Welcome to the Aidis Trust blog. Here you’ll find our posts on assistive technology that are meant to inform and encourage discussion. Feel free to join in!

How easy is it to vote if you have a disability?



Last week, millions of people all over the country were voting in their droves to have their say in the 2015 General Elections. I also went to vote and thought I would see how accessible the process really is, from the leaflets that came through my door right through to the voting process in itself. 

The Build-Up 

The leaflets that came through my door were sometimes accessible and sometimes not. For example, the leaflet about the Conservatives manifesto was very bold and in large enough font for me to read – however, Labour’s letter asking for votes was printed on white-yellow shiny paper and written in very small print which was not accessible at all. The paper manifestos were a bit hit and miss in terms of access really. I found it much easier to access the websites and also used the Facebook pages as a cool and easy way to make voting more appealing – because me and my mates could all discuss who we might vote for and what we made of all of the policies.  

The Big Day! 

My local polling station was at my University which was very helpful in terms of accessibility – until I got to the Students’ Union! Because of the room being turned into a polling station, the entrance had changed from the one I usually use. Luckily I had a couple of friends with me to help me, but if they hadn’t have been there I might not have been able to find it on my own and I know I’d have felt a bit shy in asking someone to take me, and even if I had it would have been the person manning the end of the polling station they were turning people away from, who (when we did ask!) didn’t know where to go anyway.  Not impressed! 

When we got into the polling station (eventually!) there was quite a long queue of people. Being visually impaired, crowds make me very anxious and I avoid them as much as possible. Luckily my friends were with me and we had a chat which passed the time and made me less nervous, but next time I might decide to go a bit earlier in the morning so there weren’t as many people.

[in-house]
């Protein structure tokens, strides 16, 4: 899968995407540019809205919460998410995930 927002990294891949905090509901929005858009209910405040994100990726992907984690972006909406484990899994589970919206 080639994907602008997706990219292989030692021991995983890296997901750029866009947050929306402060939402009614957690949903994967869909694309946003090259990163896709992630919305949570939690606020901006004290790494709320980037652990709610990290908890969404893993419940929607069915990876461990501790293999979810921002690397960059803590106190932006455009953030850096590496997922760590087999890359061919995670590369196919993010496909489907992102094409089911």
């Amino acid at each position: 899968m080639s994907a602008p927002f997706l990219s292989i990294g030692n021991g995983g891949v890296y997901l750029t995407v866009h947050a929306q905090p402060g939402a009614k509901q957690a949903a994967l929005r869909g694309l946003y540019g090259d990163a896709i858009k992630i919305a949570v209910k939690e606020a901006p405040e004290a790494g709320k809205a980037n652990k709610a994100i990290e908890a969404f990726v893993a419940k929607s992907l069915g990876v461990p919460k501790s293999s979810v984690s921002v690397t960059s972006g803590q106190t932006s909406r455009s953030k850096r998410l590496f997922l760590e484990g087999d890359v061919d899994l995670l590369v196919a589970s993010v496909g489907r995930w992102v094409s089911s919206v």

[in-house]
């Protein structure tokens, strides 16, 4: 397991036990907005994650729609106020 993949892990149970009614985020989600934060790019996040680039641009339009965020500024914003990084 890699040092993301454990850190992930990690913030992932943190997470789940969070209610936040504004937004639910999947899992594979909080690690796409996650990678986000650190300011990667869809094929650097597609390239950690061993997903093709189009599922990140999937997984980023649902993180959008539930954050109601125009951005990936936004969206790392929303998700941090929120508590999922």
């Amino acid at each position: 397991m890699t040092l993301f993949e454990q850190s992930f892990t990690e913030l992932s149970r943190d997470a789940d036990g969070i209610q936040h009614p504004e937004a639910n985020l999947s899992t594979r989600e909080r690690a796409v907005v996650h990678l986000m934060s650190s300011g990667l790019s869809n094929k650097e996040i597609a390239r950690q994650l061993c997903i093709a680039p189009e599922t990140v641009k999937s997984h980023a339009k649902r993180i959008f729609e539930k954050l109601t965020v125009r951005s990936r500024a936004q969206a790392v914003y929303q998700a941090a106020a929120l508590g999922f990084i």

At the polling station, you need to state your name and address in order to be able to vote. Luckily I had my polling card with me which had my name and address on, so I handed it over, they checked me off the list and gave me my voting slips. Simple! 

My friends had to tell me what the colour coded slips were (e.g. general election, councillors for the area, etc.), as I found it difficult to distinguish the colours because they were quite pale. The lack of stark contrast and quite small print made it harder for me to read the slips as well.  If I hadn’t have been able to read them, my friends would have had to read them for me, therefore denying me my right to an anonymous vote, something which is often a problem for many blind and visually impaired people. Luckily I could just about manage as although the print was small it was very bold.  Also my friends were unsure if they were allowed to guide me over to the voting booth – and there didn’t seem to be anyone to ask, so they had to walk part of the way with me until I could see it. Luckily, when I was in the booth, there was a thick black pencil to write with which made it easier for me to see which boxes I had put crosses in. 

When it came to putting the slips into the right ballot boxes, this is where I really needed my friends’ help. The very pale colours made it difficult for me to tell which slip went into which box, and if I hadn’t have had my friends there, there wouldn’t have been anyone official-looking around to ask for help on the way out. 

Getting out of the polling station was relatively easy, although there was someone in there who I noticed was on crutches who really struggled. The staff working at the polling station did help her, but it took them a while and she found it impossible to access the exit that the rest of us did – meaning that she had to wait until she could be let out a different way. It got me thinking about how wheelchair users managed (or didn’t!)  when they went to vote at my University. I think that the access could be improved a lot in terms of the entrances and exits. 

The Verdict 

Overall, I found accessing my vote a lot less stressful because of my two friends (thanks boys!). But if they hadn’t have been there, I think I would have found it a lot trickier to access my vote, let alone my right to an anonymous one! The ability to vote online would improve things a lot. At the moment you can vote by proxy (meaning that a friend or family member can vote for you) but I’ve never liked this idea – I want my own independence as a young person with the right to vote! Accessing it online would mean that those who are completely blind or visually impaired could use screen readers giving them the right to vote privately. By doing this people could also use their iPads or phones to vote within polling stations potentially saving everyone time.  However, another simple change that could be made within the polling stations themselves would be to have Braille and large print copies of voting slips ready to give out to people. The colours need changing too – why not just use bright white paper with a bright coloured sticker on each slip?! Much easier to see. I think that the General Election still has a long way to go in terms of disability access. As for who I voted for? Well, that would be telling! 

Did you vote in the General Elections? Tell us about your experience. 

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